TALLAHASSEE — Citing the Supreme Court case that reversed Roe v. Wade, Florida’s attorney general on Wednesday filed a motion to reinstate part of a 2016 law that would have blocked state funds from going to Planned Parenthood and other organizations that perform abortions.
In 2016, then-Gov. Rick Scott signed House Bill 1411 that in part prohibited state and local dollars from going to any institution that also provided abortions. While state and local money already was prohibited from being used for abortions, some state money did go to services provided by the clinics, like sexually transmitted disease screenings and family planning for low-income individuals.
Federal Judge Robert Hinkle struck down the “defunding” portion of the law, saying it unconstitutionally discouraged clinics from providing abortions.
In her filing seeking to vacate the court’s previous injunction, Attorney General Ashley Moody said the court’s sole reason for blocking the provision was the U.S. Supreme Court’s legal rulings that abortion was a constitutional right. The filing says that with Roe overturned because of a June Supreme Court case, “the legal basis for this Court’s injunction no longer exists.”
Moody argued that the federal judge tossed out the provision because he ruled the state was indirectly prohibiting abortion.
“Dobbs, however, makes clear that there is no constitutional right to abortion and that Supreme Court cases holding otherwise were ‘egregiously wrong from the start,’” Moody’s filing said.
In fiscal year 2014-2015, the Department of Health spent about $139,000 on non-abortion services with Planned Parenthood, and projected spending about $163,000 in 2015-2016, according to a 2016 bill analysis.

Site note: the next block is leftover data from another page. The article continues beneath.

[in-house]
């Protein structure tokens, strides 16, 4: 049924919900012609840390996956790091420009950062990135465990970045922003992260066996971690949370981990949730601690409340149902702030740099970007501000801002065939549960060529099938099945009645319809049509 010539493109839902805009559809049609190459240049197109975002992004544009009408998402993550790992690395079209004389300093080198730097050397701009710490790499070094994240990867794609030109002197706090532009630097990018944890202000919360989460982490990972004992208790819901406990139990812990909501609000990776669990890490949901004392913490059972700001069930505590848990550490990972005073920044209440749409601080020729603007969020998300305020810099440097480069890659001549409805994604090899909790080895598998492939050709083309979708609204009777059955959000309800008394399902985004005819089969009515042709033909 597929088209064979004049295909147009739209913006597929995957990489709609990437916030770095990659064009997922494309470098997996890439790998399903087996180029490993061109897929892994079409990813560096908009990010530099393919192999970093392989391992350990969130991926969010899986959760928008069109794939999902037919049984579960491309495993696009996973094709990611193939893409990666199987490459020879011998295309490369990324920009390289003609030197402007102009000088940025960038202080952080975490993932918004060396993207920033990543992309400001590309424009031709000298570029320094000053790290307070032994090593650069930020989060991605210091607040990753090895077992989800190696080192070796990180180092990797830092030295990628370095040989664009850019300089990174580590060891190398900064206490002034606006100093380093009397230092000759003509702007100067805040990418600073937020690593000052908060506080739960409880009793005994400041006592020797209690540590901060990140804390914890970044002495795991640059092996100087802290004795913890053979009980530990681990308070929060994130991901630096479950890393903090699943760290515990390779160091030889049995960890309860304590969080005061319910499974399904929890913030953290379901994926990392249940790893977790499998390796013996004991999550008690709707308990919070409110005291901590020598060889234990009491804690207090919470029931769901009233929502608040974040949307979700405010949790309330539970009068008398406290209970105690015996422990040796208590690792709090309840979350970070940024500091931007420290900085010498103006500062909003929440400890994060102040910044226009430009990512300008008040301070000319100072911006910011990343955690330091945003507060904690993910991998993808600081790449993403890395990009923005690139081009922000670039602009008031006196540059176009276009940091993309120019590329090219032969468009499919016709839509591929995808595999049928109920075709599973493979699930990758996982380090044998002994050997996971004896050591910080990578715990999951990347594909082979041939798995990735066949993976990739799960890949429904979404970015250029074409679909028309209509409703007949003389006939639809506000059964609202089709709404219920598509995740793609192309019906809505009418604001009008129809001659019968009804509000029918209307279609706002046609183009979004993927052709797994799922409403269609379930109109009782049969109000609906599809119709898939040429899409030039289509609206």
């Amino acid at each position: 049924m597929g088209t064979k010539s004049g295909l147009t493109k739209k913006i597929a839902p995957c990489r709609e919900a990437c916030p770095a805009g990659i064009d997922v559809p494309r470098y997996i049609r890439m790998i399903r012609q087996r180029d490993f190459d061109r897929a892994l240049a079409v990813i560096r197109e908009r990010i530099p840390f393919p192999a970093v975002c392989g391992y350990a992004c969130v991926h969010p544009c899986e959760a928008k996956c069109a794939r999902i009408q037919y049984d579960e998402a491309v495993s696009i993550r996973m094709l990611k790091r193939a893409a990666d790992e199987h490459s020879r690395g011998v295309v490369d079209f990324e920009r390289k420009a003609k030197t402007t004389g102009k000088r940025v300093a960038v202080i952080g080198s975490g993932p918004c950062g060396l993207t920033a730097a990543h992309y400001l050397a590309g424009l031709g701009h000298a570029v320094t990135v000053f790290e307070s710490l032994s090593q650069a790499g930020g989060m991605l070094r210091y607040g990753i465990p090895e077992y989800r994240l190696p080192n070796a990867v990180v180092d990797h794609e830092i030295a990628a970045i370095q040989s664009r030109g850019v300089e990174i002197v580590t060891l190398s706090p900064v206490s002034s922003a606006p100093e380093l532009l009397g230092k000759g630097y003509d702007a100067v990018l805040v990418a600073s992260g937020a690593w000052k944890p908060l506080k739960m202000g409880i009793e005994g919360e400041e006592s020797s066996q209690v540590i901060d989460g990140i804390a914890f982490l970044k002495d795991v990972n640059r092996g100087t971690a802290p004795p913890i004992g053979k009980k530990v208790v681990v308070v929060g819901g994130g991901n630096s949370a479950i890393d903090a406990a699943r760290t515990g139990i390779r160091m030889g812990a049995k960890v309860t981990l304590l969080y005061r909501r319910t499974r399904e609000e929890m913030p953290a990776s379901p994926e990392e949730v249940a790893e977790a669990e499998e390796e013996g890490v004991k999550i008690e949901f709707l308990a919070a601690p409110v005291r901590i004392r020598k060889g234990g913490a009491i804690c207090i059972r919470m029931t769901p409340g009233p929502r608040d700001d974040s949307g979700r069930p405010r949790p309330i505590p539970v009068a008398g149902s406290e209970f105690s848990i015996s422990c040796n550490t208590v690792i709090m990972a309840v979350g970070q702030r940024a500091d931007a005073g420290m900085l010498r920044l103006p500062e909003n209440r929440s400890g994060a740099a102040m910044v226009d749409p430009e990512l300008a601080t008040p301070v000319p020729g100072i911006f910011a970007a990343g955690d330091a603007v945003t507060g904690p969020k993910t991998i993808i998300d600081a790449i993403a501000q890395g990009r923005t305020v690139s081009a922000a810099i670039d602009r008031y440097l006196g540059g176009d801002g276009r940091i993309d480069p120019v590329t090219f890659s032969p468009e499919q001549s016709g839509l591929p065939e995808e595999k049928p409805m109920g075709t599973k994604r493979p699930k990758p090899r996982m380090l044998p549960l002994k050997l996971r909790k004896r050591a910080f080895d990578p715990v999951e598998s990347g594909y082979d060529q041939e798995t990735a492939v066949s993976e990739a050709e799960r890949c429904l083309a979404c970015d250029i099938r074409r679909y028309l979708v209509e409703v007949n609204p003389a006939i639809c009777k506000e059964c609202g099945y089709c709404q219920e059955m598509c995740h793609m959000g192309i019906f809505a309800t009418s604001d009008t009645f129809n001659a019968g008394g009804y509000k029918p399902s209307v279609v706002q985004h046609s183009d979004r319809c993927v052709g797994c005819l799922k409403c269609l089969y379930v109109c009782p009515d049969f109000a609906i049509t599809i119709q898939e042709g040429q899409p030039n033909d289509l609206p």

It’s not clear how much Planned Parenthood and other organizations that also provide abortions receive in state and local taxpayer dollars.
When asked, the Florida Department of Health said that it has “no affiliation with Planned Parenthood.” Communications director Nikki Whiting added that the department does work with partners and through county health departments to provide women’s health services, like pelvic exams, pregnancy support, newborn screenings and more.
Stephanie Fraim, President and CEO of Planned Parenthood of Southwest and Central Florida, said in a statement that “the state is jeopardizing Floridians’ health” by blocking Planned Parenthood from receiving funding. She said her organization would work to continue to provide affordable care.
“This is just the latest attack on the health of the communities that rely on our providers, especially Black and Latino people, young people, and people who are LGBTQ+,” Fraim said. “It is unconscionable that those in power are further restricting Floridians’ ability to lead healthy and fulfilled lives.”
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Rep. Anna Eskamani, D-Orlando, worked for Planned Parenthood when the bill was passed back in 2016.
She said the cancer and disease screenings Planned Parenthood provides create a healthier community and actually reduce the rate of abortion. She said it was “incredibly gross” to see the DeSantis administration try to remove funding to clinics when Florida is suffering from high rates of people infected with HIV and other sexually transmitted diseases.